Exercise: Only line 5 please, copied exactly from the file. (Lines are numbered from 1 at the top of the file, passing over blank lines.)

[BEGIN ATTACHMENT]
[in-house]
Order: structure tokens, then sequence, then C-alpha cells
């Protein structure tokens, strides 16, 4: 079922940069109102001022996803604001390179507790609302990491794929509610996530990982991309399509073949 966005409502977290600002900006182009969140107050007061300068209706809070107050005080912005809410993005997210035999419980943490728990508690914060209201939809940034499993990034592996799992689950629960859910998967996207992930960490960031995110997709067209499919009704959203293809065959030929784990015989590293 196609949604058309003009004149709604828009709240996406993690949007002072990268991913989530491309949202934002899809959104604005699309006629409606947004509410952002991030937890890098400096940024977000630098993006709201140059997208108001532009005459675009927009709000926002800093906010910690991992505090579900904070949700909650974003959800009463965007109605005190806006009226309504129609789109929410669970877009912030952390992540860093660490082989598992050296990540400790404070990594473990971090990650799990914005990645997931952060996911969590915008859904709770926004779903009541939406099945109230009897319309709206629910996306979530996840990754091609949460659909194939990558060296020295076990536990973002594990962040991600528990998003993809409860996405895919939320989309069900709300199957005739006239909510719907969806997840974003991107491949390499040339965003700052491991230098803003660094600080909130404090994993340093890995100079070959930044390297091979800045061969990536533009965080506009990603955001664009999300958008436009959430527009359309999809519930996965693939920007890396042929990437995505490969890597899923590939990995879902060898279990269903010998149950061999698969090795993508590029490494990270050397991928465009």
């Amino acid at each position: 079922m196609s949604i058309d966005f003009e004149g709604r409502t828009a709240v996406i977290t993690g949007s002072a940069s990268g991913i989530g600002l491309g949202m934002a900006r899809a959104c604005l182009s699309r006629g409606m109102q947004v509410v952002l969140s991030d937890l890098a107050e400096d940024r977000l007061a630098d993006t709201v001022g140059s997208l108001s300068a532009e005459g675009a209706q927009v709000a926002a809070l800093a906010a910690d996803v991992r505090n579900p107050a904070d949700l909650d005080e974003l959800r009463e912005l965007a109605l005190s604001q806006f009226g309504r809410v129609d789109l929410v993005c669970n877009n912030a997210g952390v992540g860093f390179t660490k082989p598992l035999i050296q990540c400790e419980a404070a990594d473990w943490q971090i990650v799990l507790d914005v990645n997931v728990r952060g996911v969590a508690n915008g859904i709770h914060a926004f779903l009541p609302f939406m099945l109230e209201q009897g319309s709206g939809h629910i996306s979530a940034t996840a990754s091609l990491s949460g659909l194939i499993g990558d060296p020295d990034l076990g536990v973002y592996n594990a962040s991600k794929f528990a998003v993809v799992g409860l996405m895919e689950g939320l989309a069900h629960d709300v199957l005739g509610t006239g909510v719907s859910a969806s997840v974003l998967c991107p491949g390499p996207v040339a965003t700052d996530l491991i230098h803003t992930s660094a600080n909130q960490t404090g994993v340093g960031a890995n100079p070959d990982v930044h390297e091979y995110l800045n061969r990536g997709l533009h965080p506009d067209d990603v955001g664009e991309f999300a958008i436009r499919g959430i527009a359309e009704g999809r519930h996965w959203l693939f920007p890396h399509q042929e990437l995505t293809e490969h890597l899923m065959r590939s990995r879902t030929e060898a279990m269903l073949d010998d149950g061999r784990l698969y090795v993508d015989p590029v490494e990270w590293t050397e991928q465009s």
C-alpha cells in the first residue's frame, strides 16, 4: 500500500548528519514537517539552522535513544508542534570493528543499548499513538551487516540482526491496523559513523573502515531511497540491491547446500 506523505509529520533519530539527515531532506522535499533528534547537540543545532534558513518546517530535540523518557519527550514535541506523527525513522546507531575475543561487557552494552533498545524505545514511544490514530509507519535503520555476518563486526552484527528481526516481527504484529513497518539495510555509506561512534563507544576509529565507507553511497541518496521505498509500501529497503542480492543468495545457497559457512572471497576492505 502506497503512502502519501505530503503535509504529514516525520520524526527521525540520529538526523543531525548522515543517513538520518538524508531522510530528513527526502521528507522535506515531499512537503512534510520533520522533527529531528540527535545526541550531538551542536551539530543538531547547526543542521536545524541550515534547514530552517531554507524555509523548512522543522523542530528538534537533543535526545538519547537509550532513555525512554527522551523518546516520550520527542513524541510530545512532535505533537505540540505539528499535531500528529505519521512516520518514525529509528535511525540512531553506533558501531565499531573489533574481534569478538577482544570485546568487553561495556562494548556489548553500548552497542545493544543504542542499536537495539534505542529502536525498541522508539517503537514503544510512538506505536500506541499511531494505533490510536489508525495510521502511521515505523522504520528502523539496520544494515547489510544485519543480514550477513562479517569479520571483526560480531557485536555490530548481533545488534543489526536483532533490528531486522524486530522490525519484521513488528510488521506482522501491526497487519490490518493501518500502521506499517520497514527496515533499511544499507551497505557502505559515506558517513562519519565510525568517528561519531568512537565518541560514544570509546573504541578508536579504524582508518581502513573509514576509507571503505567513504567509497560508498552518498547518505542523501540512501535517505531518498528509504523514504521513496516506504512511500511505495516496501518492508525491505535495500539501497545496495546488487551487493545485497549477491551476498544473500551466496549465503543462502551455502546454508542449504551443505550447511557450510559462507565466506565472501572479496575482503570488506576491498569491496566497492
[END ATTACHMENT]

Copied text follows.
C-alpha cells in the first residue's frame, strides 16, 4: 500500500548528519514537517539552522535513544508542534570493528543499548499513538551487516540482526491496523559513523573502515531511497540491491547446500 506523505509529520533519530539527515531532506522535499533528534547537540543545532534558513518546517530535540523518557519527550514535541506523527525513522546507531575475543561487557552494552533498545524505545514511544490514530509507519535503520555476518563486526552484527528481526516481527504484529513497518539495510555509506561512534563507544576509529565507507553511497541518496521505498509500501529497503542480492543468495545457497559457512572471497576492505 502506497503512502502519501505530503503535509504529514516525520520524526527521525540520529538526523543531525548522515543517513538520518538524508531522510530528513527526502521528507522535506515531499512537503512534510520533520522533527529531528540527535545526541550531538551542536551539530543538531547547526543542521536545524541550515534547514530552517531554507524555509523548512522543522523542530528538534537533543535526545538519547537509550532513555525512554527522551523518546516520550520527542513524541510530545512532535505533537505540540505539528499535531500528529505519521512516520518514525529509528535511525540512531553506533558501531565499531573489533574481534569478538577482544570485546568487553561495556562494548556489548553500548552497542545493544543504542542499536537495539534505542529502536525498541522508539517503537514503544510512538506505536500506541499511531494505533490510536489508525495510521502511521515505523522504520528502523539496520544494515547489510544485519543480514550477513562479517569479520571483526560480531557485536555490530548481533545488534543489526536483532533490528531486522524486530522490525519484521513488528510488521506482522501491526497487519490490518493501518500502521506499517520497514527496515533499511544499507551497505557502505559515506558517513562519519565510525568517528561519531568512537565518541560514544570509546573504541578508536579504524582508518581502513573509514576509507571503505567513504567509497560508498552518498547518505542523501540512501535517505531518498528509504523514504521513496516506504512511500511505495516496501518492508525491505535495500539501497545496495546488487551487493545485497549477491551476498544473500551466496549465503543462502551455502546454508542449504551443505550447511557450510559462507565466506565472501572479496575482503570488506576491498569491496566497492